I agree that the user interface is slick. If you like the way the phone looks then wait for windows phone 7 to be release later this year, perhaps this summer. You know what else has a slick user interface? The Apple iPhone
Android does everything the Kin can do and does it on faster hardware but don't limit yourself to just the social aspects of what a phone can do. Check out some of the neat apps available on the droid:
http://phones.verizonwireless.com/motorola/droid/appsphere/#/appsphere


 

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Re: Engadget review
CDHD
Member

I think what everyone is missing even the Engadget review, is the fact that this phone has a specific target audience. I'm a tech person myself and everyone’s points are valid but when looking at this phone, I feel that it needs to be based on the target audience’s point of view. It's not meant to compete with the IPhone or Google phone, that’s what the Windows 7 Phones are meant for, the Kin is meant to compete with feature phones. So I will use my daughter as an example, as she is part of that target audience: She does not care about all the apps's that's available for the iPhone nor the Google phones, she just wants internet access, to be able to keep in touch with her friend’s via Facebook "she doesn't use tweeter", texting is huge for her, music, camera "she loves to be able to take pictures with her phone because she does not always have her camera handy" and email access. She could care less about calendar, that's something that I would care about so for me this phone would not meet my needs but again this phone is not targeted for me. I pick up this phone yesterday for my daughter and she actually moved away from a droid to this phone and she absolutely loves it so far “day 2 into the phone”. She loves how easy it is for her to stay in touch with her friends on Facebook, she really loves the Zune integration “the ability for her to play songs directly from the Marketplace blew her mind, she cannot stop playing Justin Barber L”  . My daughter also loves the Studio, she can take a picture with her camera and have access to all her information when she’s on her computer without having to do anything, such as send it to herself via email. She stated to me that the Droid was just too much for her to deal with, she had no use for all what it did. So for her this phone hit the mark.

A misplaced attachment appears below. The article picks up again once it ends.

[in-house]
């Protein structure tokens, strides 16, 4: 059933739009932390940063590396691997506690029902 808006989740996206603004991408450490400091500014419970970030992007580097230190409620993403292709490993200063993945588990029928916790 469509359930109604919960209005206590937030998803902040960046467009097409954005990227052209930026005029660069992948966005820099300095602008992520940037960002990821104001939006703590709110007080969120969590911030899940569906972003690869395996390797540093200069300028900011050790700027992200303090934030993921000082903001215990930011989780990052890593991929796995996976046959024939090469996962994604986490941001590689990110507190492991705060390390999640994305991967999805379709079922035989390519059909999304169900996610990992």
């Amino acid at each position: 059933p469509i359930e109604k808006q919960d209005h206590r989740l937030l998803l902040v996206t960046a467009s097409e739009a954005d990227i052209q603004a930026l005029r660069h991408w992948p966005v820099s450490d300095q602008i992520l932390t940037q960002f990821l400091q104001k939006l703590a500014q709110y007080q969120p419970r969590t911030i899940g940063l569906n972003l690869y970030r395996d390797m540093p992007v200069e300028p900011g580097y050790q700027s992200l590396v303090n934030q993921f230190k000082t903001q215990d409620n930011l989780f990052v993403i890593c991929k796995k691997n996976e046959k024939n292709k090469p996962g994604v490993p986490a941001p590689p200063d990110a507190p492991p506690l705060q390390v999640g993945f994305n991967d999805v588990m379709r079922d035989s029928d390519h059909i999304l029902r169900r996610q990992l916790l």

Now for me “as a parent, I wish we had a cheaper data plan and in my mind I think like the Engadet reviewer…. If I’m going to spend the same amount as I would for a smartphone then why not get a smartphone. If I think like my daughter, why bother with all that when I’m simply not going to use it, give me something that I will use and make my life a little easier.